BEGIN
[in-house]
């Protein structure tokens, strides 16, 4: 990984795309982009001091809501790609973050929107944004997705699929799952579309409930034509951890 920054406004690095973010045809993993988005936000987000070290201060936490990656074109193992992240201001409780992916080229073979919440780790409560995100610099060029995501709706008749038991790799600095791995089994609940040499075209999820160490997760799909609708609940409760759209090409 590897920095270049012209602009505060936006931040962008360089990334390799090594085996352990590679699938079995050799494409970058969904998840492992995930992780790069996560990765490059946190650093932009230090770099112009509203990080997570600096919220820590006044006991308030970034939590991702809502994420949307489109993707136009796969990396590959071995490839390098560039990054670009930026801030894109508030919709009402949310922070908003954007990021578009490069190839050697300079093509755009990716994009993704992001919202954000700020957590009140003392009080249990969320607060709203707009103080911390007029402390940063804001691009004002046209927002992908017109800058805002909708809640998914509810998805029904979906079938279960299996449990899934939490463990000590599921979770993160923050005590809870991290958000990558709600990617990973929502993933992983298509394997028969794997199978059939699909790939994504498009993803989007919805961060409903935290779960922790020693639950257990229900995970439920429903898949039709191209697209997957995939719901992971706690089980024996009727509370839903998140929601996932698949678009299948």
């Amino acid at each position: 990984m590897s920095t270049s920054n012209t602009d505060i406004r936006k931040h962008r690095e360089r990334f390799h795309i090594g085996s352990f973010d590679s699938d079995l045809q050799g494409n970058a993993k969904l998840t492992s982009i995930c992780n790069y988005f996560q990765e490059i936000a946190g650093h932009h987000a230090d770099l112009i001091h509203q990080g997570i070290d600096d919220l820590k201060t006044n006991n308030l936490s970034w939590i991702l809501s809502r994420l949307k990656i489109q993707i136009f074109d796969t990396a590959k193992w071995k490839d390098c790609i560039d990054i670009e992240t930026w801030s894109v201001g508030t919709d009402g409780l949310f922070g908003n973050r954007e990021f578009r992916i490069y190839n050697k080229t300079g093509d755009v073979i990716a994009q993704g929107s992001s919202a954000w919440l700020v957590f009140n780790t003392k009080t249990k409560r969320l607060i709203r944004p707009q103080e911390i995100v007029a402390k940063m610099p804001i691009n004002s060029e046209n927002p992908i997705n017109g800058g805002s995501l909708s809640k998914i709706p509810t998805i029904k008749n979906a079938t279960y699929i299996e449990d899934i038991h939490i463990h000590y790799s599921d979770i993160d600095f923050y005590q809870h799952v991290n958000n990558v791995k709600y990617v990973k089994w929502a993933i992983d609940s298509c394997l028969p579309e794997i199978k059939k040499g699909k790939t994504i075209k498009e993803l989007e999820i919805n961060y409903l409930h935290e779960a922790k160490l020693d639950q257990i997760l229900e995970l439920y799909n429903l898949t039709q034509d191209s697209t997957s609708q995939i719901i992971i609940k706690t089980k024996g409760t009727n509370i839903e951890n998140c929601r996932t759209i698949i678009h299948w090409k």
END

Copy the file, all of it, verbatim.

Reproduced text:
[in-house]
């Protein structure tokens, strides 16, 4: 990984795309982009001091809501790609973050929107944004997705699929799952579309409930034509951890 920054406004690095973010045809993993988005936000987000070290201060936490990656074109193992992240201001409780992916080229073979919440780790409560995100610099060029995501709706008749038991790799600095791995089994609940040499075209999820160490997760799909609708609940409760759209090409 590897920095270049012209602009505060936006931040962008360089990334390799090594085996352990590679699938079995050799494409970058969904998840492992995930992780790069996560990765490059946190650093932009230090770099112009509203990080997570600096919220820590006044006991308030970034939590991702809502994420949307489109993707136009796969990396590959071995490839390098560039990054670009930026801030894109508030919709009402949310922070908003954007990021578009490069190839050697300079093509755009990716994009993704992001919202954000700020957590009140003392009080249990969320607060709203707009103080911390007029402390940063804001691009004002046209927002992908017109800058805002909708809640998914509810998805029904979906079938279960299996449990899934939490463990000590599921979770993160923050005590809870991290958000990558709600990617990973929502993933992983298509394997028969794997199978059939699909790939994504498009993803989007919805961060409903935290779960922790020693639950257990229900995970439920429903898949039709191209697209997957995939719901992971706690089980024996009727509370839903998140929601996932698949678009299948």
């Amino acid at each position: 990984m590897s920095t270049s920054n012209t602009d505060i406004r936006k931040h962008r690095e360089r990334f390799h795309i090594g085996s352990f973010d590679s699938d079995l045809q050799g494409n970058a993993k969904l998840t492992s982009i995930c992780n790069y988005f996560q990765e490059i936000a946190g650093h932009h987000a230090d770099l112009i001091h509203q990080g997570i070290d600096d919220l820590k201060t006044n006991n308030l936490s970034w939590i991702l809501s809502r994420l949307k990656i489109q993707i136009f074109d796969t990396a590959k193992w071995k490839d390098c790609i560039d990054i670009e992240t930026w801030s894109v201001g508030t919709d009402g409780l949310f922070g908003n973050r954007e990021f578009r992916i490069y190839n050697k080229t300079g093509d755009v073979i990716a994009q993704g929107s992001s919202a954000w919440l700020v957590f009140n780790t003392k009080t249990k409560r969320l607060i709203r944004p707009q103080e911390i995100v007029a402390k940063m610099p804001i691009n004002s060029e046209n927002p992908i997705n017109g800058g805002s995501l909708s809640k998914i709706p509810t998805i029904k008749n979906a079938t279960y699929i299996e449990d899934i038991h939490i463990h000590y790799s599921d979770i993160d600095f923050y005590q809870h799952v991290n958000n990558v791995k709600y990617v990973k089994w929502a993933i992983d609940s298509c394997l028969p579309e794997i199978k059939k040499g699909k790939t994504i075209k498009e993803l989007e999820i919805n961060y409903l409930h935290e779960a922790k160490l020693d639950q257990i997760l229900e995970l439920y799909n429903l898949t039709q034509d191209s697209t997957s609708q995939i719901i992971i609940k706690t089980k024996g409760t009727n509370i839903e951890n998140c929601r996932t759209i698949i678009h299948w090409k």